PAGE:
Four Months Post-op Necklift Surgery is It Possible Feeling Will Return to my Right Ear and Skin in Front of my Ears?

Approximately 80% of the feeling in my left ear had returned by 8 weeks post-op with no improvement since then for my left ear. But my right ear is still completely numb except that now when I lightly pinch my earlobe there is a slight tingling pain. I have had the sensation of energy waves across my right ear ever since head bandage was removed two days after surgery. This sensation is NOT tingling just energy waves. The skin in front of both ears is still numb too. Thanks for your response.

Doctor Answers (7)

Numbness 4 months after necklift surgery


  Yes, your surgeon could have damaged the auricular nerve and yes, this is very distressing.  But I think there is still a high likelihood that your sensation will return with time.  Regeneration of the smaller sensory nerves may take 12-24 months.  I would bet on some recovery in the future.  I certainly hope that is the case for you!

Saint Petersburg Oculoplastic Surgeon
4.5 out of 5 stars 35 reviews

Numbness after facelift


although I don't perform facelifts, I have had many patients who have had them.  Peforming Mohs surgery and reconstruction around the cheek and ear, I am well acquainted with the anatomy as well.  Nerve injury or neuropraxia, may take many months to resolve spontaneously.  Complete transection of the nerve may heal without aid, but this is not guaranteed and can take more than a year. 

Ronald Shelton, MD
Manhattan Dermatologist
5.0 out of 5 stars 31 reviews

Left ear and skin numb after Face and Neck Lift


The greater auricular nerve, in the neck, is the sensory nerve responsinle for feeling in the earlobe and adjacent skin.  This nerve runs superfifically between the skin and the playtsma muscle, in the neck.  It can be inadvertantly injured or cut during a Face Lift or Neck Lift which gives the symptoms that you describe.

I have performed Face Lifts and Neck Lifts for over 20 years and IMHO, it's always possible but unlikely that the sensation on your left side will change much form this point forward.  There's no way to regenerate the greater auricular nerve, that i am aware of, but you might do some internet research for a neurologist that can advise you further.

Francis R. Palmer, III, MD
Beverly Hills Facial Plastic Surgeon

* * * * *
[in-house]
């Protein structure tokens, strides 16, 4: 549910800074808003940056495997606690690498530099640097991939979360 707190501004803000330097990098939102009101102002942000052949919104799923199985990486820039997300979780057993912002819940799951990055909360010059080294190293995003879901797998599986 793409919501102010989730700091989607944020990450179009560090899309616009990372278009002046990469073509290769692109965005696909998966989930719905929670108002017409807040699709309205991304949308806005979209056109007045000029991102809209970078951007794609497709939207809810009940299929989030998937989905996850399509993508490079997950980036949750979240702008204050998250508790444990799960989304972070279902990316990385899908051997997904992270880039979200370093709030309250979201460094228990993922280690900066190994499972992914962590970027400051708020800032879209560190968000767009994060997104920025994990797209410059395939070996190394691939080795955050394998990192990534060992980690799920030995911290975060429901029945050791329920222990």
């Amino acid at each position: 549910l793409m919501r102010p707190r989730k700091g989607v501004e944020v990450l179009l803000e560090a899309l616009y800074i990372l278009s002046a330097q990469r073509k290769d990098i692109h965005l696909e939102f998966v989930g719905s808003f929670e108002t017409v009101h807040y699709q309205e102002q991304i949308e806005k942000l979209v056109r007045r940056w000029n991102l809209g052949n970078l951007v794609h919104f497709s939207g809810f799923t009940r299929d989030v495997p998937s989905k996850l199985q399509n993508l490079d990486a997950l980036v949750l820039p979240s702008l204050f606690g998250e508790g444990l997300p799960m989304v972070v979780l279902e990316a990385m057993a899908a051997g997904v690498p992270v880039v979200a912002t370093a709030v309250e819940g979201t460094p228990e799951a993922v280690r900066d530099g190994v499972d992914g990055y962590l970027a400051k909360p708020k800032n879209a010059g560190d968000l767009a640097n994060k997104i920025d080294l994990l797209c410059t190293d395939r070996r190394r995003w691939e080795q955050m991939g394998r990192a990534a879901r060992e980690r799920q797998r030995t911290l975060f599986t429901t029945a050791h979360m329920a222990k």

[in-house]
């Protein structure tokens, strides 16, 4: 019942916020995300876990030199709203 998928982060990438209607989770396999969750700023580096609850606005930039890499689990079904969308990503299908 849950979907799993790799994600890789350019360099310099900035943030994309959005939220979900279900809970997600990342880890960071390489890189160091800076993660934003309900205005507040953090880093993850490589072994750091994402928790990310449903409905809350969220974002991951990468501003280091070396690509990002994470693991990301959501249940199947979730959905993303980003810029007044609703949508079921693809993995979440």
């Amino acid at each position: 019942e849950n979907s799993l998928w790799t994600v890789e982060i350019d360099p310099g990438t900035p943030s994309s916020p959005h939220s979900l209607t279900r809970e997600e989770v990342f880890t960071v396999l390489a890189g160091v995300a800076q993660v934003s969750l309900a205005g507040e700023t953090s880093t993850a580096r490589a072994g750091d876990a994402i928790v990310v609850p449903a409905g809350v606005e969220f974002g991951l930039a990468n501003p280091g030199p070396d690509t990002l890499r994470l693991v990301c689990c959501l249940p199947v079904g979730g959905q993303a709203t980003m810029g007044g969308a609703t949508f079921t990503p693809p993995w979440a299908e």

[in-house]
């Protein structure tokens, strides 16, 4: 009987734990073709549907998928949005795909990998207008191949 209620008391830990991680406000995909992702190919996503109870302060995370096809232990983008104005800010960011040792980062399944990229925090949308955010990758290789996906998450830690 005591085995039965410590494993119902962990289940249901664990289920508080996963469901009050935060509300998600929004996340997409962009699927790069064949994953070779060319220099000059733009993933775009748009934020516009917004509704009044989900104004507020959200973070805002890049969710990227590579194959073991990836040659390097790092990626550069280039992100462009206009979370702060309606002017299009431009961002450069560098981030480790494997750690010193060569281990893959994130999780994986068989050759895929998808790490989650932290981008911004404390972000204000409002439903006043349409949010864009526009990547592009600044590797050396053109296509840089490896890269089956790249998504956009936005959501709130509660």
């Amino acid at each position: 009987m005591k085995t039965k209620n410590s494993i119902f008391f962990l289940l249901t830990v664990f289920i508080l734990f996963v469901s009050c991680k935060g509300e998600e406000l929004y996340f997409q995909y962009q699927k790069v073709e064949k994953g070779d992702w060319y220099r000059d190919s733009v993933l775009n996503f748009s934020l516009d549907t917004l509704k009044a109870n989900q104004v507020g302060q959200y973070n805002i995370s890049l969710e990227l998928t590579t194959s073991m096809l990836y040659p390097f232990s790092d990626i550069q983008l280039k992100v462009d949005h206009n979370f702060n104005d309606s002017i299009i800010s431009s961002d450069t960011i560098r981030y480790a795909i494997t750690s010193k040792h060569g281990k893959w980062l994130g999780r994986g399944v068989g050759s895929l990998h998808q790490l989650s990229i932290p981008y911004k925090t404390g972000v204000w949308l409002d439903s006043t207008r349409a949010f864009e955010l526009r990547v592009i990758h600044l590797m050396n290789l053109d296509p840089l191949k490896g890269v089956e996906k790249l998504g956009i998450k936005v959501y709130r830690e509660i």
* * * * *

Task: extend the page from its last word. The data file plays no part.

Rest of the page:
4.5 out of 5 stars 12 reviews

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Neck lift Video:Greater Auricular Nerve injury is the most common in face neck lift


Could be a greater auricular nerve injury. This is the most common nerve injured in a face lift. The nerve could come back since you noticed a slight difference. If it really bothers you, you can graft another nerve there from somewhere else and it could help. Wish you the best!

Thanks for reading, Dr Young

Philip Young, MD
Bellevue Facial Plastic Surgeon
3.5 out of 5 stars 29 reviews

Numbness after facelift


The greater auricular nerve supplies sensation to the ear and is the most commonly injured during facelift surgery.  In most cases, sensation will return but if by one year it has not, it is likely a permanent condition.  

Kristin Egan, MD
Manhattan Beach Facial Plastic Surgeon
5.0 out of 5 stars 1 review

Nerve injury is a very rare complication of facelift.



It sounds like the right greater auricular nerve may have been injured or cut.  If partially injured, feeling will slowly come back.  If cut, numbness is usually permanent.

Ask your surgeon.

George J. Beraka, MD (retired)
Manhattan Plastic Surgeon
5.0 out of 5 stars 9 reviews

I've lost sensation in my ear since my facelift

The great auricular nerve provides sensation the that region of the neck and face. It is a sensory nerve that runs on top of the muscle in the neck and can be stretched or cut during a facelift procedure. If it was cut, sensation will not likely return. If it was stretched, there is a good chance that you will experience return of at least some sensation. If this is the case, it can take over a year for the sensation to return.

Todd C. Miller, MD
Orange County Facial Plastic Surgeon
5.0 out of 5 stars 18 reviews

These answers are for educational purposes and should not be relied upon as a substitute for medical advice you may receive from your physician. If you have a medical emergency, please call 911. These answers do not constitute or initiate a patient/doctor relationship.